File System Maintenance Jobs These jobs perform background file system maintenance, and typically require access to all nodes. These jobs are required to run in default configurations, and often in degraded cluster conditions. Examples include file system protection and drive rebuilds.
Feature Support Jobs The feature support jobs perform work that facilitates some extended storage management function, and typically only run when the feature has been configured. Examples include deduplication and anti-virus scanning.
User Action Jobs These jobs are run directly by the storage administrator to accomplish some data management goal. Examples include parallel tree deletes and permissions maintenance.

Although the file system maintenance jobs are run by default, either on a schedule or in reaction to a particular file system event, any Job Engine job can be managed by configuring both its priority-level (in relation to other jobs) and its impact policy.

Job Engine jobs often comprise several phases, each of which are executed in a pre-defined sequence. For instance, jobs like TreeDelete comprise a single phase, whereas more complex jobs like FlexProtect and MediaScan that have multiple distinct phases.

A job phase must be completed in entirety before the job can progress to the next phase. If any errors occur during execution, the job is marked “failed” at the end of that particular phase and the job is terminated.

Each job phase is composed of a number of work chunks, or Tasks. Tasks, which are comprised of multiple individual work items, are divided up and load balanced across the nodes within the cluster. Successful execution of a work item produces an item result, which might contain a count of the number of retries required to repair a file, plus any errors that occurred during processing.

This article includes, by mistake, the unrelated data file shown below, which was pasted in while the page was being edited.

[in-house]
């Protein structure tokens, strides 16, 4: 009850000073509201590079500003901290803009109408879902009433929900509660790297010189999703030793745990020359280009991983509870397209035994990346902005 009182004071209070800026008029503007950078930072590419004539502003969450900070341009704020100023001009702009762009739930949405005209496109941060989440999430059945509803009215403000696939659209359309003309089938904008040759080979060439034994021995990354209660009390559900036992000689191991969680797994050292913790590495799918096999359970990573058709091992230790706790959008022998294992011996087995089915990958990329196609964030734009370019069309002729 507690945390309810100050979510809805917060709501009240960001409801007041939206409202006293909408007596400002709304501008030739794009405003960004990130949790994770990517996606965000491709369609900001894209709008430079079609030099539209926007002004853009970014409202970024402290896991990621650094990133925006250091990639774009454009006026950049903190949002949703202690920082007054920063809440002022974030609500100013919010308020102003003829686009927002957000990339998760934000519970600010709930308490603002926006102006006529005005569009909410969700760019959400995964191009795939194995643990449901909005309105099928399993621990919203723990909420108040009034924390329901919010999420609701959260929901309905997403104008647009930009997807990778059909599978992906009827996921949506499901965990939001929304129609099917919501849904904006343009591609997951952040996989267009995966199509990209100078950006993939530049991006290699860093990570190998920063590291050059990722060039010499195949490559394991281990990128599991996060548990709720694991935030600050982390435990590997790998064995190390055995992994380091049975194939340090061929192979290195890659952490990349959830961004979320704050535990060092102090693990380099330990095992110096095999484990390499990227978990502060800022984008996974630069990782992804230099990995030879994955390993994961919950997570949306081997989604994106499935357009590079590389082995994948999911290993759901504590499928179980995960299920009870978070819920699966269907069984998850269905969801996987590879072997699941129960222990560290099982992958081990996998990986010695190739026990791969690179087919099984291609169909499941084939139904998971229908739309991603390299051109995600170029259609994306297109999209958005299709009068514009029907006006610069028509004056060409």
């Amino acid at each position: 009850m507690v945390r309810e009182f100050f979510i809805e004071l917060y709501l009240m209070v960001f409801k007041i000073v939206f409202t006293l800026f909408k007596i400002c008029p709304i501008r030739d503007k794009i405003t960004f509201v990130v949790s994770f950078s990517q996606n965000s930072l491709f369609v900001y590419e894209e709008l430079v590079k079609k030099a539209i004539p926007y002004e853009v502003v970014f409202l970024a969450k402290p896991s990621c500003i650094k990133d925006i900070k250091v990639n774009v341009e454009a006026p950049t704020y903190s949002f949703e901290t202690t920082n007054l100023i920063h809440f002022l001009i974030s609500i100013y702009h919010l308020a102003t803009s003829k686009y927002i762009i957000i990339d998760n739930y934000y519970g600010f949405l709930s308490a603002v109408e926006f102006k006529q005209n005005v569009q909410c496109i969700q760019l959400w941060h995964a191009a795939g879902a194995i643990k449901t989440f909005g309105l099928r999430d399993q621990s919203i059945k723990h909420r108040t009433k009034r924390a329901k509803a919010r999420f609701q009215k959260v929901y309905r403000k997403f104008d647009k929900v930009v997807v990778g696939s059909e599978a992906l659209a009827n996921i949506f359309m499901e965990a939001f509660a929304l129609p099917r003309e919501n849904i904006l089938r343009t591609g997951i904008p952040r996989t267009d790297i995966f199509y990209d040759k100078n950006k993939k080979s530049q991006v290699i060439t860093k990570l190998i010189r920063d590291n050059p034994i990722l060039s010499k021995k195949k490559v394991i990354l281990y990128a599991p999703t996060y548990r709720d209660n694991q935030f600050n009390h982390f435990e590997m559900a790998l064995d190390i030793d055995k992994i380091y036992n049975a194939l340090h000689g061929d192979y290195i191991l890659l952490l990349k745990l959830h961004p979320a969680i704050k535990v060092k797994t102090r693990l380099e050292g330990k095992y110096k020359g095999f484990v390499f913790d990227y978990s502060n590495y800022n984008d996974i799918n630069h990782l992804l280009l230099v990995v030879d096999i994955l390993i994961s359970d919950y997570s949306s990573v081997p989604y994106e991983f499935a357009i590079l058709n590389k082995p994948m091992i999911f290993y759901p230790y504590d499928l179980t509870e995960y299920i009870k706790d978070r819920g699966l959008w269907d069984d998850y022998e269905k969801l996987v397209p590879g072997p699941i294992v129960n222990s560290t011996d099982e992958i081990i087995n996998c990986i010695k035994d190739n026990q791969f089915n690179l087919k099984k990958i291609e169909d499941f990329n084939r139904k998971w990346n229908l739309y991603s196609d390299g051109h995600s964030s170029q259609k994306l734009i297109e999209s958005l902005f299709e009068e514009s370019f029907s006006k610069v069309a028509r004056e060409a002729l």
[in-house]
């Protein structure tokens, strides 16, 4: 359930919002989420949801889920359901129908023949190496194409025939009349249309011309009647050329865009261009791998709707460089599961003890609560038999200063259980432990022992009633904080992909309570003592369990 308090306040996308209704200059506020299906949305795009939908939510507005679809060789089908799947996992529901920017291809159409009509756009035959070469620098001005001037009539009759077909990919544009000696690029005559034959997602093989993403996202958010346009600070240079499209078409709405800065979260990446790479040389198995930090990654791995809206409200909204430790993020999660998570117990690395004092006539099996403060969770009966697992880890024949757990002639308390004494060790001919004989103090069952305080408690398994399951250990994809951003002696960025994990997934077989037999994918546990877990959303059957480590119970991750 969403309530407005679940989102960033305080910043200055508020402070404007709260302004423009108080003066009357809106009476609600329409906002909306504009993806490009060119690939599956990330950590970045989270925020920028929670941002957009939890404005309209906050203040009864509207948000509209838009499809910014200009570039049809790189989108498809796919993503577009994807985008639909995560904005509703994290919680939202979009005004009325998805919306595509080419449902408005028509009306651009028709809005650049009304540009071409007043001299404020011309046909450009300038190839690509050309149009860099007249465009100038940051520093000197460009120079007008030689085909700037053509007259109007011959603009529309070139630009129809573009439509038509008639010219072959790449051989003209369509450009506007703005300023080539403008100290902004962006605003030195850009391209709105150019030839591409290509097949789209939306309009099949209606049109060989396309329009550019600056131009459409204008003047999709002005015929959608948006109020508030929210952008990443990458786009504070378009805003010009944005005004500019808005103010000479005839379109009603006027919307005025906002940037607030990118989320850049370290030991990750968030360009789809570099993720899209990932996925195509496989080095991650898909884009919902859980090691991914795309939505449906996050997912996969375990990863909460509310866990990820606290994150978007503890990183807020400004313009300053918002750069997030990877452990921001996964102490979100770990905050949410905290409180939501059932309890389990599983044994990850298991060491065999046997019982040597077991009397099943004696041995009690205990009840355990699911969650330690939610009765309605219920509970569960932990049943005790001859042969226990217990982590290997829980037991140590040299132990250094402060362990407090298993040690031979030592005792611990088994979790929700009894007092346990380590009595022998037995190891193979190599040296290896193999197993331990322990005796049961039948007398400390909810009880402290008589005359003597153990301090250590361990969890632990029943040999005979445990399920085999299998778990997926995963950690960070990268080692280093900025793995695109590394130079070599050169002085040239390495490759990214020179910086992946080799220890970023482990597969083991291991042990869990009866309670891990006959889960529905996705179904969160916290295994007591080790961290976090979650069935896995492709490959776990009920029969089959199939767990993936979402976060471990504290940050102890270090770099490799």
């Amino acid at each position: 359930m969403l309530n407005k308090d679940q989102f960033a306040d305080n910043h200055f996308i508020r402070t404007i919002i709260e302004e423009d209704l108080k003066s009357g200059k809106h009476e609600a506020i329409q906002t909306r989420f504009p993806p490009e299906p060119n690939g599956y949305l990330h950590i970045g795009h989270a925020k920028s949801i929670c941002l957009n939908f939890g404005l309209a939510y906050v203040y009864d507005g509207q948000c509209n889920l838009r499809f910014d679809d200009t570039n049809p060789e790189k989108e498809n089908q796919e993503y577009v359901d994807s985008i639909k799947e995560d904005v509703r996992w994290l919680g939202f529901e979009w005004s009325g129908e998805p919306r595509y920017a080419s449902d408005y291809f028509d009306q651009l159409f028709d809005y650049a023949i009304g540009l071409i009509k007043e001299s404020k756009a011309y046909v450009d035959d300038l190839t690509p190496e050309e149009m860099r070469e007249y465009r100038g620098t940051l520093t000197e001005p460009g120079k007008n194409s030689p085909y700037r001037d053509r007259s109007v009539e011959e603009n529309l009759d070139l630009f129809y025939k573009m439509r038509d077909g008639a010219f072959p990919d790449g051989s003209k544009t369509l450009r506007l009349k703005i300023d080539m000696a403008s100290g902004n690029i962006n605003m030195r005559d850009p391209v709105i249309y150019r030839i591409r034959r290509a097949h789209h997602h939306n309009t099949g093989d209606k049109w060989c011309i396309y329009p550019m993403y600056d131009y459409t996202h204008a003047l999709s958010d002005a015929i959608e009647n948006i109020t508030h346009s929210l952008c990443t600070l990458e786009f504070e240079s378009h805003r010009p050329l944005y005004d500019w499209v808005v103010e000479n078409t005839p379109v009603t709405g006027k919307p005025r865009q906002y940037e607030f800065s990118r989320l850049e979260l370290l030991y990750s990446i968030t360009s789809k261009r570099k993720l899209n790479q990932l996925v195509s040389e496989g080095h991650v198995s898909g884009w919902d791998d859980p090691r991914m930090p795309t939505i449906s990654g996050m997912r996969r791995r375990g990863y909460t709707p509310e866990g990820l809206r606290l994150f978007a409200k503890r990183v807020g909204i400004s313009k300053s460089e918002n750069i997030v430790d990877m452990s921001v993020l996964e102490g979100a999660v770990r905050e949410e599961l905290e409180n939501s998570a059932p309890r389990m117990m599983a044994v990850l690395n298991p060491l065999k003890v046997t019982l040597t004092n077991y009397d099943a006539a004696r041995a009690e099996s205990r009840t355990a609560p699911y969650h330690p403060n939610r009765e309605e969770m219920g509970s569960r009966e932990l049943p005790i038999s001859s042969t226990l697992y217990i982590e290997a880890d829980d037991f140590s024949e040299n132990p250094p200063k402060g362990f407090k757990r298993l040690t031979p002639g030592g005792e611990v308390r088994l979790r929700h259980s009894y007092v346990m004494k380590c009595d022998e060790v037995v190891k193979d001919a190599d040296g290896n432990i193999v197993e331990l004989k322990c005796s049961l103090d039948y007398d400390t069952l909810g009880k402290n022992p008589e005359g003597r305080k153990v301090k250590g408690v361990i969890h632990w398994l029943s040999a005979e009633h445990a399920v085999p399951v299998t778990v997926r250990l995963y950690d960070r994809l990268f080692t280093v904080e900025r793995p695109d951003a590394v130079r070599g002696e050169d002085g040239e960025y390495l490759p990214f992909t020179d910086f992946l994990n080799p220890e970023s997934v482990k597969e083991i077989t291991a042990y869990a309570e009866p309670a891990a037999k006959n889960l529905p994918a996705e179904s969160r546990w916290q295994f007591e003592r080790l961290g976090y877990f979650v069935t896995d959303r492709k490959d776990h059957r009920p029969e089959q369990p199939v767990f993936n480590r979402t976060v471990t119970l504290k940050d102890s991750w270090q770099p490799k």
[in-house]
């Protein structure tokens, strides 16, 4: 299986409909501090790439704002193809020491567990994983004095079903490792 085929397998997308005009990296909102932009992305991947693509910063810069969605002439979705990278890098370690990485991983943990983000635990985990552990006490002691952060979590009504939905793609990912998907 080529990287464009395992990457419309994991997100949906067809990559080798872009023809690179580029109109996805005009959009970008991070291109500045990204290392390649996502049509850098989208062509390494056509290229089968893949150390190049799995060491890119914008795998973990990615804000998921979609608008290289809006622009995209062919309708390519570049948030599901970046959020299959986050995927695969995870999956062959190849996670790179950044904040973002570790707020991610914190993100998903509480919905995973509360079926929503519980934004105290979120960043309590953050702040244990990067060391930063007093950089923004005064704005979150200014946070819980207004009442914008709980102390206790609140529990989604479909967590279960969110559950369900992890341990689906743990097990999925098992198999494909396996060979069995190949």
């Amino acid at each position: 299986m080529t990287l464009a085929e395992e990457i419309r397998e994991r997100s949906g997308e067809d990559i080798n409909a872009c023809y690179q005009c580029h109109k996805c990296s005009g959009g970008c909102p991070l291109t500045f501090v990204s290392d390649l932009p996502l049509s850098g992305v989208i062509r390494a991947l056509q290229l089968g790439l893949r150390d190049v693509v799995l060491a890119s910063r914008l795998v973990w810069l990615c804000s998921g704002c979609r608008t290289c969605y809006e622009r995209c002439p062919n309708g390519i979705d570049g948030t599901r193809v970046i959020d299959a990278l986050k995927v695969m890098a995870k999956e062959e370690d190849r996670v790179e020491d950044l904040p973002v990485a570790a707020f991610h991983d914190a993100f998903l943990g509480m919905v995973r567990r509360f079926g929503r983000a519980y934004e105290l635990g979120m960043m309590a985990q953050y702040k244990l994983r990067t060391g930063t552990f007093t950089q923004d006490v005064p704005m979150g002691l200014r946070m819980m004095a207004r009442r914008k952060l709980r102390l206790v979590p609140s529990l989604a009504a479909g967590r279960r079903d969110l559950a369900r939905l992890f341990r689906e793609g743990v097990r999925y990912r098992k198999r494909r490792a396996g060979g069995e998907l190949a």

When a Job Engine job needs to work on a large portion of the file system, there are four main methods available to accomplish this. The most straightforward access method is via metadata, using a Logical Inode (LIN) Scan. In addition to being simple to access in parallel, LINs also provide a useful way of accurately determining the amount of work required.

A directory tree walk is the traditional access method since it works similarly to common UNIX utilities, such as find – albeit in a far more distributed way. For parallel execution, the various job tasks are each assigned a separate subdirectory tree. Unlike LIN scans, tree walks may prove to be heavily unbalanced, due to varying sub-directory depths and file counts.

Disk drives provide excellent linear read access, so a drive scan can deliver orders of magnitude better performance than a directory tree walk or LIN scan for jobs that don’t require insight into file system structure. As such, drive scans are ideal for jobs like MediaScan, which linearly traverses each node’s disks looking for bad disk sectors.